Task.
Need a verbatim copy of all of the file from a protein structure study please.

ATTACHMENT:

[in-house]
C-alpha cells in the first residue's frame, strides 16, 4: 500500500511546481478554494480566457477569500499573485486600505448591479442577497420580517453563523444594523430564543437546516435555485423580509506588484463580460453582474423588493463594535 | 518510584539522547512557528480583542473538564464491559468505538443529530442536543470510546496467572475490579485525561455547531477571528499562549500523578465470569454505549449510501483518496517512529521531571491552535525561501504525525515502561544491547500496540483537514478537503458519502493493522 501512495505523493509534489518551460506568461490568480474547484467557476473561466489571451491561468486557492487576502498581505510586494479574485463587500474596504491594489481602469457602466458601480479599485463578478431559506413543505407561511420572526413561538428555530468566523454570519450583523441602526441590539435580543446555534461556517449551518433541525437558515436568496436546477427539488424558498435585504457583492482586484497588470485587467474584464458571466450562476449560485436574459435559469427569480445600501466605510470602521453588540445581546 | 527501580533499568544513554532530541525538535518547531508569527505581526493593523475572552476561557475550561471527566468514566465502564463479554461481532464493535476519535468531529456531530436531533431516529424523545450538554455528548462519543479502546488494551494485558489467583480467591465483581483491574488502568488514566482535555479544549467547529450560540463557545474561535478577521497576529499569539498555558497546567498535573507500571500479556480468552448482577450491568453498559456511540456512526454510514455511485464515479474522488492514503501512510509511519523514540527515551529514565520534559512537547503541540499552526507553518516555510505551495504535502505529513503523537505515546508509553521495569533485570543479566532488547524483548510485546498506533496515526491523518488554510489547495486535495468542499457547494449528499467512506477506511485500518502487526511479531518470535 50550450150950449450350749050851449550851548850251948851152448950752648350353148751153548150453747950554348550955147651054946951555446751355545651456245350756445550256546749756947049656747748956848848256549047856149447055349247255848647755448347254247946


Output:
[in-house]
C-alpha cells in the first residue's frame, strides 16, 4: 500500500511546481478554494480566457477569500499573485486600505448591479442577497420580517453563523444594523430564543437546516435555485423580509506588484463580460453582474423588493463594535 | 518510584539522547512557528480583542473538564464491559468505538443529530442536543470510546496467572475490579485525561455547531477571528499562549500523578465470569454505549449510501483518496517512529521531571491552535525561501504525525515502561544491547500496540483537514478537503458519502493493522 501512495505523493509534489518551460506568461490568480474547484467557476473561466489571451491561468486557492487576502498581505510586494479574485463587500474596504491594489481602469457602466458601480479599485463578478431559506413543505407561511420572526413561538428555530468566523454570519450583523441602526441590539435580543446555534461556517449551518433541525437558515436568496436546477427539488424558498435585504457583492482586484497588470485587467474584464458571466450562476449560485436574459435559469427569480445600501466605510470602521453588540445581546 | 527501580533499568544513554532530541525538535518547531508569527505581526493593523475572552476561557475550561471527566468514566465502564463479554461481532464493535476519535468531529456531530436531533431516529424523545450538554455528548462519543479502546488494551494485558489467583480467591465483581483491574488502568488514566482535555479544549467547529450560540463557545474561535478577521497576529499569539498555558497546567498535573507500571500479556480468552448482577450491568453498559456511540456512526454510514455511485464515479474522488492514503501512510509511519523514540527515551529514565520534559512537547503541540499552526507553518516555510505551495504535502505529513503523537505515546508509553521495569533485570543479566532488547524483548510485546498506533496515526491523518488554510489547495486535495468542499457547494449528499467512506477506511485500518502487526511479531518470535 50550450150950449450350749050851449550851548850251948851152448950752648350353148751153548150453747950554348550955147651054946951555446751355545651456245350756445550256546749756947049656747748956848848256549047856149447055349247255848647755448347254247946